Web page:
Los Indios Bravos, the Founding Fathers of Philippine nationalism

Gabriel Azicate has completed a SURE student research project that considers the works of Los Indios Bravos, assessing their contributions to ideas of patriotism, nationhood and civic ideals which would shape Philippine national identity.

Indios Bravos
Group photo of the Filipinos who were studying here in Europe.

Second year SLC student Gabriel Azicate, with supervision from Dr Pete Watt in Spanish & Latin American Studies, discusses his SURE project, which aimed to research and explore the works of the first Filipinos who lived and studied in Europe during the late 19th Century:

"I first got interested in Spanish literature written by Filipinos when I heard stories from my parents that their great grandparents spoke, wrote and read Spanish fluently. As I grew up and developed an interest in Philippine History, my father took it upon himself to teach me informally Philippine history- as he was a former professor of history back in Manila. What struck me with these history lessons was that the Founding Fathers of the Philippine Republic had mastery of Spanish. As I learned Spanish, I was shocked that I could not find the original texts in Spanish of the writings of the Founding Fathers. Everything was in English!

La Solidaridad
The fortnightly paper that was written, produced and published by the Filipinos in Spain.

When SURE was announced I decided to submit a research proposal to find the original Spanish texts of selected writings of the first Filipinos who studied in Europe in the late 19th Century. Unfortunately, the proposal was not accepted in the first round. I was disappointed at the time but decided that I had to move on. Two weeks later, much to my surprise, I got an email from SURE asking if I was still interested in pursuing the project. Although I was concerned that I was about two weeks behind, my parents just continued to encourage me to go for it. And here we are.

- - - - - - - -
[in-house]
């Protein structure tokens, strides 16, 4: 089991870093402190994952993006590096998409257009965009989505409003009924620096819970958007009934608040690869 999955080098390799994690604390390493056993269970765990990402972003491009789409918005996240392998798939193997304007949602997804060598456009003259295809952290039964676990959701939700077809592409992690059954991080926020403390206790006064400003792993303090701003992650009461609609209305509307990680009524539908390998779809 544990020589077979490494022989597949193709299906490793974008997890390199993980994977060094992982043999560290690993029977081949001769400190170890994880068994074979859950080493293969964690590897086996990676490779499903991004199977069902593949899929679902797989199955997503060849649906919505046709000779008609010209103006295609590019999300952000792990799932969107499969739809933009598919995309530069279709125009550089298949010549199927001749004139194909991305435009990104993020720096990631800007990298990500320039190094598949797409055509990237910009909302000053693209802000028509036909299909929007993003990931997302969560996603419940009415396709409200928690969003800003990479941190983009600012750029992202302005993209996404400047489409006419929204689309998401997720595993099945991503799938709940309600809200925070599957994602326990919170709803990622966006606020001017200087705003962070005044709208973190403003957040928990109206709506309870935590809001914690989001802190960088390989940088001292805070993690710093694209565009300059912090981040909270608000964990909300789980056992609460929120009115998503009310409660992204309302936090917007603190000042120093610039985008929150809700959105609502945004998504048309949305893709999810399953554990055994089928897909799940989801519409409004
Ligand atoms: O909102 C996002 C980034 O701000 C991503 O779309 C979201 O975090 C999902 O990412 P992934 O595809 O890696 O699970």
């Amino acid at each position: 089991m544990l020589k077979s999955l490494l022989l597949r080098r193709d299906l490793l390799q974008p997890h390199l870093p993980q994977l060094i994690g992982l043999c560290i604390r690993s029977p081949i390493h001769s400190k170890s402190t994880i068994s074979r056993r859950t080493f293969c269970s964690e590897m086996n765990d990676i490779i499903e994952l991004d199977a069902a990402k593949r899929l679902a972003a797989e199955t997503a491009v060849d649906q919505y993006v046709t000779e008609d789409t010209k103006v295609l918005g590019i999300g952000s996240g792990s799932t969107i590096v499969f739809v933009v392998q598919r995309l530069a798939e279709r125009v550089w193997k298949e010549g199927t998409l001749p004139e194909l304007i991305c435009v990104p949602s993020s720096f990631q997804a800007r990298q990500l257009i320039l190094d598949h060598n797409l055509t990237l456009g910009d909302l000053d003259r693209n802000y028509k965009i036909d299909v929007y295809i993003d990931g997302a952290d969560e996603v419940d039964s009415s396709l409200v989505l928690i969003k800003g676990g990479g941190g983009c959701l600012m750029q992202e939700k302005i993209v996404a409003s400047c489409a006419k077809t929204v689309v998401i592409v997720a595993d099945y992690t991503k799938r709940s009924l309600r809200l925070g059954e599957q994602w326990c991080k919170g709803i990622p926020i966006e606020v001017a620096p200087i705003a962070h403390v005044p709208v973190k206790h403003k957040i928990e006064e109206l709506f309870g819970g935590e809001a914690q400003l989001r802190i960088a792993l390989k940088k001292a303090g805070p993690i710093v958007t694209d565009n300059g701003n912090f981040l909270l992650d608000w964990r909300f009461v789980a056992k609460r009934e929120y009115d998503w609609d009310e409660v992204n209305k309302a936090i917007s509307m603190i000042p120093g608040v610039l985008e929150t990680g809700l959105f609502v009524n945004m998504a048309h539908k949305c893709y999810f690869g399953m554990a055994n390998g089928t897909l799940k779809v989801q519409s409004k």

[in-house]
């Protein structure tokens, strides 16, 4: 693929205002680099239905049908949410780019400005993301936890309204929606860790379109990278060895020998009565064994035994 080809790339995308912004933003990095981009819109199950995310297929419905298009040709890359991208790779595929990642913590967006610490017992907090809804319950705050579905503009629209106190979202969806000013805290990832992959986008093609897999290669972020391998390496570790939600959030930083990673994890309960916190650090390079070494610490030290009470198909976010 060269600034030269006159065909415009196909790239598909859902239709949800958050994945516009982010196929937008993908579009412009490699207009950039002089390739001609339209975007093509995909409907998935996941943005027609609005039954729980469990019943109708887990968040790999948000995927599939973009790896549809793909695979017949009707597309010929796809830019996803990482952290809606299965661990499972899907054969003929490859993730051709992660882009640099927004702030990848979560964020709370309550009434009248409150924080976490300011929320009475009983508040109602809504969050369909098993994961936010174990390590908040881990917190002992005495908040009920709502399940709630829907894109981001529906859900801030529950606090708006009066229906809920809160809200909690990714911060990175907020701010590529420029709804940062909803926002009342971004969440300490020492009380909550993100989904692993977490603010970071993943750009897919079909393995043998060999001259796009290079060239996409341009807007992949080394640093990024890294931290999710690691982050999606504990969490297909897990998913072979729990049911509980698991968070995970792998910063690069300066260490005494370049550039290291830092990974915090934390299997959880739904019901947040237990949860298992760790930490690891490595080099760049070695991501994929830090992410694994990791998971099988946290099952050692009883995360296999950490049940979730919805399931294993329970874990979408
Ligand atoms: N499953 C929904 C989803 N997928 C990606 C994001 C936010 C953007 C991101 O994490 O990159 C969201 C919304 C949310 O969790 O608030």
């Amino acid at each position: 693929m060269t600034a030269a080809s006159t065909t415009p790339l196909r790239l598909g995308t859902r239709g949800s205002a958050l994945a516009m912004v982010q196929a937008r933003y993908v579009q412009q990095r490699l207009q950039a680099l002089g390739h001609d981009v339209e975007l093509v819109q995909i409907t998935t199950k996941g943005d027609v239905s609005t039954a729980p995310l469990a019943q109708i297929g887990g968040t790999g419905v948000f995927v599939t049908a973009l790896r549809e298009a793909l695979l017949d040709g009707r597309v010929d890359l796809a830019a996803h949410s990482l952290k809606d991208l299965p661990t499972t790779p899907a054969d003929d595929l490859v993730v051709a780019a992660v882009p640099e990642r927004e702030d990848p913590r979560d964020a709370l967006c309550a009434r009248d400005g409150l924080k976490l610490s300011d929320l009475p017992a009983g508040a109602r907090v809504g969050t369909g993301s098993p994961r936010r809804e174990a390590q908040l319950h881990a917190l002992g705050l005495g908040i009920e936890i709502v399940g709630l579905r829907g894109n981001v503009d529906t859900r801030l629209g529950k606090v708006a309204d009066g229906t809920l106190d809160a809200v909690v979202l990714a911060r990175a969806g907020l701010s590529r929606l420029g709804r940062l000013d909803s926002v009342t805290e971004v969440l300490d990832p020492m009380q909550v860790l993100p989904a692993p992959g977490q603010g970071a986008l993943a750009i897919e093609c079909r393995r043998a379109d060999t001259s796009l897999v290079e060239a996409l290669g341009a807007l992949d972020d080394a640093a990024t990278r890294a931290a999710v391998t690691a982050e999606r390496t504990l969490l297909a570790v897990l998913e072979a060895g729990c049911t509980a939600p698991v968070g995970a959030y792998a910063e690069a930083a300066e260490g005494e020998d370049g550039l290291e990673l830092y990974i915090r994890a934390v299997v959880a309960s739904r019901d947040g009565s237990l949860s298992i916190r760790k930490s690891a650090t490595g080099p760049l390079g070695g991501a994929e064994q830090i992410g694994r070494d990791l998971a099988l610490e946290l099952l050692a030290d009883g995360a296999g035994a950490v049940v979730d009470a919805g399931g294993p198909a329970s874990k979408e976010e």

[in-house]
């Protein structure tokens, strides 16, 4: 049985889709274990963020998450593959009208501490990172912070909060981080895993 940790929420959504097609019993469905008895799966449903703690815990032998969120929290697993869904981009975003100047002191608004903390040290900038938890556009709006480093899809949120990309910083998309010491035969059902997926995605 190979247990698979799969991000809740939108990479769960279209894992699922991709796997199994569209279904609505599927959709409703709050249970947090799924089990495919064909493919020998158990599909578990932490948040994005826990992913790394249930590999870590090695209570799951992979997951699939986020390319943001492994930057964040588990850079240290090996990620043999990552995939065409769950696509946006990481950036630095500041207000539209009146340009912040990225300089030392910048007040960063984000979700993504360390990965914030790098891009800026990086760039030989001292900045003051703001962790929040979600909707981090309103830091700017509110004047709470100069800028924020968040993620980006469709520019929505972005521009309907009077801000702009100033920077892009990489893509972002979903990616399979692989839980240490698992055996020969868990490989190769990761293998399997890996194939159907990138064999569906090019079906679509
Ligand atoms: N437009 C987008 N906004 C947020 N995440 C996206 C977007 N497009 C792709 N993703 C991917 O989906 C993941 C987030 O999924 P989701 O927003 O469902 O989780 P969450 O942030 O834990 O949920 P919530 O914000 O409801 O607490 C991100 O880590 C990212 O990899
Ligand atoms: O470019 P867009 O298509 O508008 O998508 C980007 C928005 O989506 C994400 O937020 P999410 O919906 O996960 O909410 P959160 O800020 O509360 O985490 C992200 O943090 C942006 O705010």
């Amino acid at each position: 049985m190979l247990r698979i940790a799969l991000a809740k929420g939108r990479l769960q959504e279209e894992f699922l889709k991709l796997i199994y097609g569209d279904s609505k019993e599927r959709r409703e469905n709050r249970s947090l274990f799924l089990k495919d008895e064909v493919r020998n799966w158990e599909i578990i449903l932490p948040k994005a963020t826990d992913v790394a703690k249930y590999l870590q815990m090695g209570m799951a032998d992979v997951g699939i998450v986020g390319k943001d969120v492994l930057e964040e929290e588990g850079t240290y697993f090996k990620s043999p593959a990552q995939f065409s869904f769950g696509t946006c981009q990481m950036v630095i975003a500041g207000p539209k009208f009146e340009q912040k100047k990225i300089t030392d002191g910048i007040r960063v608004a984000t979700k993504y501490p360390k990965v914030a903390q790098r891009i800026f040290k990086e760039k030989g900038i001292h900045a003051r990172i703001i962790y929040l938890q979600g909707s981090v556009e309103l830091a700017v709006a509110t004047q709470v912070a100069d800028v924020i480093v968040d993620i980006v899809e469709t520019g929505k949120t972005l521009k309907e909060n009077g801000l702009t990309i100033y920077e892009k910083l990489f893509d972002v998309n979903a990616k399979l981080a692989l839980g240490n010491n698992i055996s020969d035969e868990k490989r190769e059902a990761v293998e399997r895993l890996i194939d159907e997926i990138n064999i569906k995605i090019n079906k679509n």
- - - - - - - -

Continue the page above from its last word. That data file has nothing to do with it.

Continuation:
Because of COVID, I decided to focus on original Spanish texts available on the World Wide Web and classified as public domain materials. I would have loved to actually see the actual material that would be held by the British Library and other University Libraries, however the COVID Lockdown did not permit me to do so. I decided that since very few people are familiar with these Filipino authors, I spent the time researching their biographies and tried to locate photos/portraits of these remarkable men. 

Filipino Ilustrados
The three editors of La Solidaridad.

During summer 2021, I devoted much of the time and energy in reading the works of this remarkable group as part of the research. Each time reading and analysing the selected works, I gradually appreciated and understood the struggles they experienced. I sometimes see a reflection of their struggle in me, how I often have to redouble my efforts and give a full measure of devotion. This journey and revelation helped strengthen the bonds of my Filipino heritage. 

In order to make the material readily accessible and easier to search I drew up categories that I could assign to these works, ranging from the broader themes of nationhood, patriotism and the social and political dimensions of 19th Century colonial Philippines. I then linked the biographical information of the authors to the writings. I was even forced to carefully select the materials as I did not appreciate when I started the amount of writings these pioneering Filipinos who collectively called themselves Indios Bravos produce over a span of 20 years. In the end, I realized the best way to share my research was to put it in the media that my generation relies on an everyday basis- the Internet. I then had to learn how to put up my own website! 

My profound hope is that all of these materials will open possibilities not just for SLC, but for every student who wants to study Hispanic Language and Culture. I trust that when you have encountered and read these works, you will have a deeper understanding and appreciation of Philippine Culture and History, as it had for me."

Spoliarium: the painting by Juan Luna that won an award in Spain and was hung in the Chamber of the Spanish Cortes until it was gifted to the Philippine Republic after the Second World War, and now exhibited in the Philippine National Museum in Manila.

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